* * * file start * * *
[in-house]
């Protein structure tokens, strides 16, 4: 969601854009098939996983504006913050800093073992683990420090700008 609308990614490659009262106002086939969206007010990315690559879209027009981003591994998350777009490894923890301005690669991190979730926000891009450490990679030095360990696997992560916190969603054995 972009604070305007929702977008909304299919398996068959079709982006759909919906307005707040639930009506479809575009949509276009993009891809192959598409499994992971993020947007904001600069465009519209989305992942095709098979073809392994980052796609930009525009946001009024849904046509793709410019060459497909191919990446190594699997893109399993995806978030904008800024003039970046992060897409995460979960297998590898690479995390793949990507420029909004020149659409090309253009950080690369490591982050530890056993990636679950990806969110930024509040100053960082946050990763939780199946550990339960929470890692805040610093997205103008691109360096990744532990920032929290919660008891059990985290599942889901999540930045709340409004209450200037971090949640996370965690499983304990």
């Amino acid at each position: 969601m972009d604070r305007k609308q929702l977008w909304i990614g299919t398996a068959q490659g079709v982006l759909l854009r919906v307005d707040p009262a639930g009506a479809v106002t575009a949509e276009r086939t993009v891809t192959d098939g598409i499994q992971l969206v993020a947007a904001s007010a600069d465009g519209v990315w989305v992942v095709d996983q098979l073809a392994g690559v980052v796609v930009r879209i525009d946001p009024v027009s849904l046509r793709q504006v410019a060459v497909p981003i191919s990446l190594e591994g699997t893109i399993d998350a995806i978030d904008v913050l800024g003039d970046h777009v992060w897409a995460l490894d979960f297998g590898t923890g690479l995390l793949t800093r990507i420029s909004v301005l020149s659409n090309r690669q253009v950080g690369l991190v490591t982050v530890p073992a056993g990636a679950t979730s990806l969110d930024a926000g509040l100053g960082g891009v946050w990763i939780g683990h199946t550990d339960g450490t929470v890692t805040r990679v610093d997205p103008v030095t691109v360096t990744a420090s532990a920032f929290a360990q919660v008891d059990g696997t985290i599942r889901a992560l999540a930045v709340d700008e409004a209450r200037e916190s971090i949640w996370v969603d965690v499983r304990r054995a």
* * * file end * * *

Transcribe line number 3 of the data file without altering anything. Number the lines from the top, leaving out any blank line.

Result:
């Amino acid at each position: 969601m972009d604070r305007k609308q929702l977008w909304i990614g299919t398996a068959q490659g079709v982006l759909l854009r919906v307005d707040p009262a639930g009506a479809v106002t575009a949509e276009r086939t993009v891809t192959d098939g598409i499994q992971l969206v993020a947007a904001s007010a600069d465009g519209v990315w989305v992942v095709d996983q098979l073809a392994g690559v980052v796609v930009r879209i525009d946001p009024v027009s849904l046509r793709q504006v410019a060459v497909p981003i191919s990446l190594e591994g699997t893109i399993d998350a995806i978030d904008v913050l800024g003039d970046h777009v992060w897409a995460l490894d979960f297998g590898t923890g690479l995390l793949t800093r990507i420029s909004v301005l020149s659409n090309r690669q253009v950080g690369l991190v490591t982050v530890p073992a056993g990636a679950t979730s990806l969110d930024a926000g509040l100053g960082g891009v946050w990763i939780g683990h199946t550990d339960g450490t929470v890692t805040r990679v610093d997205p103008v030095t691109v360096t990744a420090s532990a920032f929290a360990q919660v008891d059990g696997t985290i599942r889901a992560l999540a930045v709340d700008e409004a209450r200037e916190s971090i949640w996370v969603d965690v499983r304990r054995a």